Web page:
play, right. 


This is oddly controversial. Be warned...

I believe that there is enough rejection in one lifetime. And I believe that some of the hardest rejections start young, especially in the average life of a student. That boy. That girl. That group of boys or girls that outright refuse to let you sit at the lunch table. 

So, my philosophy is simple: Everyone gets a part. I write inclusive large cast productions for middle school and high school plays, starting at 50+ students.

Already, I can hear it.  The Sports Dads and Stage Moms are up in arms! “But that’s not right!” “That’s not fair!” “That’s not how it works in the real world!”  “How will they know the value of hard work?!” “What's next? Participation trophies?!" 

How will they know the value of hard work? They learn the value of hard work on the stage. And how do they get on the stage without a part? They don't. By my view, the part is only a chance, not a reward, or an accomplishment. It’s an opportunity to work hard and be a part of a bigger production.  A chance to find where you just might belong.

As parents and teachers, we taught our kids to play nice, play fair. But as directors, we know the play itself can be “not nice.”  And the casting is rarely fair. (How can it be fair, when things like gender, height, and costuming size HAVE to be considered...)   When things are not nice, and not fair, we can only do what is right.  The right thing is to cast your show according to need and talent, while still giving every kid a chance.  Every kid get's a part, no matter how small.  (And let's get real. No kid is going to get an unearned ego from a small part ... I told you folks, controversial.)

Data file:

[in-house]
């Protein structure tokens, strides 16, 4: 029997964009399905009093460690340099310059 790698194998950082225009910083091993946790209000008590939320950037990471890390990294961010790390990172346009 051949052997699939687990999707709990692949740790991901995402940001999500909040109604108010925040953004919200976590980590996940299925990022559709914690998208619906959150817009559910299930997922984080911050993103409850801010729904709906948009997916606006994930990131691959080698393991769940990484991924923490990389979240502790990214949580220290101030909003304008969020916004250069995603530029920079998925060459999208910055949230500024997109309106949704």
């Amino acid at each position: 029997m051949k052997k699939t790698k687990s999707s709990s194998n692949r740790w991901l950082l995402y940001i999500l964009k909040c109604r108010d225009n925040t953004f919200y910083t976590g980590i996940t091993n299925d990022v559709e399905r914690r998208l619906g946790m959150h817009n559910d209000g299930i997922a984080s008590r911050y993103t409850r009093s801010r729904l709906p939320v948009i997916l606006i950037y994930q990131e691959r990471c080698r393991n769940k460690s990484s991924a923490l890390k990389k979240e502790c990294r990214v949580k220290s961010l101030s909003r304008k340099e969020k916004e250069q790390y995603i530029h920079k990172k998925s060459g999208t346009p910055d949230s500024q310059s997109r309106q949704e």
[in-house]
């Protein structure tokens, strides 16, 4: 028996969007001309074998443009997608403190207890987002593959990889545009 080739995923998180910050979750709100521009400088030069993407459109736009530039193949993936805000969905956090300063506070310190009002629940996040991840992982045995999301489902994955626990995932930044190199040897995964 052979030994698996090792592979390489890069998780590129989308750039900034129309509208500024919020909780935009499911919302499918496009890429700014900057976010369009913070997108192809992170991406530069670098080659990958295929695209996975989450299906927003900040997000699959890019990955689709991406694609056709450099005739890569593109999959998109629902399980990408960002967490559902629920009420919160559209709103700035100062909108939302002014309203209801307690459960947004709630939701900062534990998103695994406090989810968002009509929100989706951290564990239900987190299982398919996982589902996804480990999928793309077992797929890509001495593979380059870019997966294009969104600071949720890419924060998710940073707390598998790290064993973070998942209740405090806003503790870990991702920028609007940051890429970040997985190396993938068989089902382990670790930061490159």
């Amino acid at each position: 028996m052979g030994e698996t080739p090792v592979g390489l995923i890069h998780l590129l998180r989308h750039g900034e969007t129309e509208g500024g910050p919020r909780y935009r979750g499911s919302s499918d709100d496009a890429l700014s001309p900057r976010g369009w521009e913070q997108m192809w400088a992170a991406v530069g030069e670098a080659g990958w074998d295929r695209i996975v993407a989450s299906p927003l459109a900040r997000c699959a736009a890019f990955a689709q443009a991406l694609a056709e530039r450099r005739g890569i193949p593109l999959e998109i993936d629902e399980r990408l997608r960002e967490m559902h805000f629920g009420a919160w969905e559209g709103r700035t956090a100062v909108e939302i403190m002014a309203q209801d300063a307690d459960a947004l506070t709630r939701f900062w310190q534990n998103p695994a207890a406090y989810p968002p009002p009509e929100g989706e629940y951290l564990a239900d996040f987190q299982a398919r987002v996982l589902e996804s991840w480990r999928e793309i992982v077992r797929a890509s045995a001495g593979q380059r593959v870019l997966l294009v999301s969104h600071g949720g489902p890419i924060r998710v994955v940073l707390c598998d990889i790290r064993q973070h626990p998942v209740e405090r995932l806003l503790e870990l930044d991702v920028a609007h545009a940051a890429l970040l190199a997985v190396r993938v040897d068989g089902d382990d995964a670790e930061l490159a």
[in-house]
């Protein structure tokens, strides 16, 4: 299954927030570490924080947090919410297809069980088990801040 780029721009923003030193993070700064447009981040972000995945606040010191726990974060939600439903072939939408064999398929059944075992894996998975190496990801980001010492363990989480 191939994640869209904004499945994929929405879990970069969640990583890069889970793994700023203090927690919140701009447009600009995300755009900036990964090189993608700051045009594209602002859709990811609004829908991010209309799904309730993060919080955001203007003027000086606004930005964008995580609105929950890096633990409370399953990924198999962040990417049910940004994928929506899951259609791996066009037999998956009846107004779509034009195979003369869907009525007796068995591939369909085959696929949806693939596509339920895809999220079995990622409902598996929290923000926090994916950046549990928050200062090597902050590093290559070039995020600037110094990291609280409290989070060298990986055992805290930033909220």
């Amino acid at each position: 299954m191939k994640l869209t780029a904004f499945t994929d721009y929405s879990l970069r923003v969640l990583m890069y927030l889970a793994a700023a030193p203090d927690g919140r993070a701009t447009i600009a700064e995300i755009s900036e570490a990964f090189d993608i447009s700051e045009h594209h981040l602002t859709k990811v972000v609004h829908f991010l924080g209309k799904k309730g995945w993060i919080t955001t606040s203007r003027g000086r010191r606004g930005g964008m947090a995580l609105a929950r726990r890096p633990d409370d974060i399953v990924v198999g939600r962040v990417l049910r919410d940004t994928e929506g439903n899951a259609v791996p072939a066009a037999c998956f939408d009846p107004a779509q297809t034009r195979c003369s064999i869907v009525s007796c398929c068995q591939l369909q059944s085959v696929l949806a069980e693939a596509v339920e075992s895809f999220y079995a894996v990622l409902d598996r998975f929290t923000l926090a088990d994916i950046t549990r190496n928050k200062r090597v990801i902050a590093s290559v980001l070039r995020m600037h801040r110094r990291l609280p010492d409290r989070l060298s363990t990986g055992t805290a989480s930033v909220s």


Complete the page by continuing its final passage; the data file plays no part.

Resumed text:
The audition may be where you find out what character you will play, whether it’s the lead, or the chorus, or the one-line walk on, but the play—  the play is where you build the character you will keep for the rest of your life.   

My philosophy is there is a part for everyone. I also believe in participation trophies.

I said, what I said.